The Ghoul Gambit: Putting the Other Side Beyond the Pale
Since before the fifteenth century, "the pale" has meant the stockade enclosing human settlement, shutting out the barbarians and wild beasts beyond. For almost as long as there have been elections, one way of winning them has been to describe the opponent as beyond the pale: subhuman, alien, dangerous.
What if Thomas Jefferson is elected president? "Murder, robbery, rape, adultery, and incest will all be openly taught and practiced, . . . the soil will be soaked with blood, and the nation black with crimes" (Editorial, Connecticut Courant ( Hartford), September 15, 1800).
Horace Greeley, running against Grant in 1872, is caricatured by Thomas Nast reaching across the grave of Abraham Lincoln to shake the hand of his assassin, John Wilkes Booth ( "The next in Order--Any Thing! Oh, Any Thing!" 1872).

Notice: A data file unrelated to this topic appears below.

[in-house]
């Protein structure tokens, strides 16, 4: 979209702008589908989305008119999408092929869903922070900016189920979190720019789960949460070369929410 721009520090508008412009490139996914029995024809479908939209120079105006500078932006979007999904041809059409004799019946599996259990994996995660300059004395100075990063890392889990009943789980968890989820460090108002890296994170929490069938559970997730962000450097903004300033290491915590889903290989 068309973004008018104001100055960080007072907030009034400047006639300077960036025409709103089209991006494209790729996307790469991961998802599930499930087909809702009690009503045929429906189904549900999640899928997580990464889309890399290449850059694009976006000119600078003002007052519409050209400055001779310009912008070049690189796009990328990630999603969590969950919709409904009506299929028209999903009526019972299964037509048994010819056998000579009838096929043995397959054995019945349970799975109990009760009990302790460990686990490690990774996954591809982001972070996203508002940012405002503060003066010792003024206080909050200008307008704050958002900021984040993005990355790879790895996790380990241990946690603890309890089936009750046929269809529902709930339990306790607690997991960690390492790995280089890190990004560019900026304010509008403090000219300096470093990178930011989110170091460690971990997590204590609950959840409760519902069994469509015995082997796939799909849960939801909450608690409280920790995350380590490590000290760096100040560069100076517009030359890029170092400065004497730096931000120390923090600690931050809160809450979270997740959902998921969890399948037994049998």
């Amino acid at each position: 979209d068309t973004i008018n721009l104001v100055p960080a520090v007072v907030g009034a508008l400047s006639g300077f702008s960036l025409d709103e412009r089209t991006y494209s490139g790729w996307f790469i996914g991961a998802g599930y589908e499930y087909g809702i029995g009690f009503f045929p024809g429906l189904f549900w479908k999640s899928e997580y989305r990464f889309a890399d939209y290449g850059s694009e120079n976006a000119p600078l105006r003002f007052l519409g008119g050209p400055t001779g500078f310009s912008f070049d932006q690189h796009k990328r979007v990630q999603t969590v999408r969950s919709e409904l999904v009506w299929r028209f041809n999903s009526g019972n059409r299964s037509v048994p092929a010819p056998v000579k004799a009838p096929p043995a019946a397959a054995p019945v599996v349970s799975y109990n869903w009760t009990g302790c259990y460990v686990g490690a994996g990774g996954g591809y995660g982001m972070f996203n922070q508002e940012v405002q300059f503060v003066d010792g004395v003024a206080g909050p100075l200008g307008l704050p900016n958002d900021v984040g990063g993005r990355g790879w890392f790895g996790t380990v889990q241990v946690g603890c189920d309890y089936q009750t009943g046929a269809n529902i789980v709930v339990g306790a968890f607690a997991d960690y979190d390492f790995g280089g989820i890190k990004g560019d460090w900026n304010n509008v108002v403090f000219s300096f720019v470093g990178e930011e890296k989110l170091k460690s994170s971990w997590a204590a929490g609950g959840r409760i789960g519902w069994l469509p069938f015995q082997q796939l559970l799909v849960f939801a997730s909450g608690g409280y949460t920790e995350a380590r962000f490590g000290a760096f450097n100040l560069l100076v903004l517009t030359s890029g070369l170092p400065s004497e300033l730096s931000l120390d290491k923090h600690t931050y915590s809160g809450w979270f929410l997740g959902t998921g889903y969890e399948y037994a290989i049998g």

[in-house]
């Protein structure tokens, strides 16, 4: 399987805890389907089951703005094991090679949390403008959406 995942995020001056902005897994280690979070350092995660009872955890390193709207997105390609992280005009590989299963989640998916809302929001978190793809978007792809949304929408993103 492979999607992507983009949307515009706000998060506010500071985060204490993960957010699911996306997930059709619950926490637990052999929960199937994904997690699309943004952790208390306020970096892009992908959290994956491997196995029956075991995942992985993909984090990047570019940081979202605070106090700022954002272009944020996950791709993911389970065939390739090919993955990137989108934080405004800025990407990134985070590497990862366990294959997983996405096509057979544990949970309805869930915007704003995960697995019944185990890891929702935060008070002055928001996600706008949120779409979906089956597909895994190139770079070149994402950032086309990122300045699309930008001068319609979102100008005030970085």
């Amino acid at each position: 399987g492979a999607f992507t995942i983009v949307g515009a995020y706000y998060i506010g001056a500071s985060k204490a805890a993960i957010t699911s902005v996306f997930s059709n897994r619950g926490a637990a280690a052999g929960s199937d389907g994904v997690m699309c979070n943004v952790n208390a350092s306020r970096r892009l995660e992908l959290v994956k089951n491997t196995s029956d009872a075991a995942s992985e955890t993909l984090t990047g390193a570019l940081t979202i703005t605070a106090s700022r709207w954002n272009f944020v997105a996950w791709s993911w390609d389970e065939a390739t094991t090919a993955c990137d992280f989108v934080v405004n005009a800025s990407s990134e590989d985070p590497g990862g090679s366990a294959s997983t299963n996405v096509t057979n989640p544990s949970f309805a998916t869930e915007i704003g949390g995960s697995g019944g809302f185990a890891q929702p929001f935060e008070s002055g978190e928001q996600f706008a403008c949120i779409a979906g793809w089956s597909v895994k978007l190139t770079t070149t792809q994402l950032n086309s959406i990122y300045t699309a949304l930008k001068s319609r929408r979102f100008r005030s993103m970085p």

Guns and swords form the facial features of Theodore Roosevelt: his teeth are bullets; his neckerchief a tattered U.S. Constitution. So the Atlanta Constitution saw the president, seeking reelection in 1904, in an editorial cartoon by L. C. Gregg ( Coyle 1960).
And as for Franklin Roosevelt, that "paranoiac in the White House is destroying the nation, [and] a couple of well-placed bullets would be the best thing for the country" ( Coyle 1960, 372; as much has been said of at least a dozen other presidents).
Think of Andrew Jackson as a serial murderer. That was the point of the notorious "Coffin Hand Bill" of 1828, a flier illustrated with drawings of eighteen coffins, each with a mournful caption and each representing a supposedly innocent victim of Old Hickory's wanton cruelty. Most of the decedents were soldiers under Jackson's command who had been court-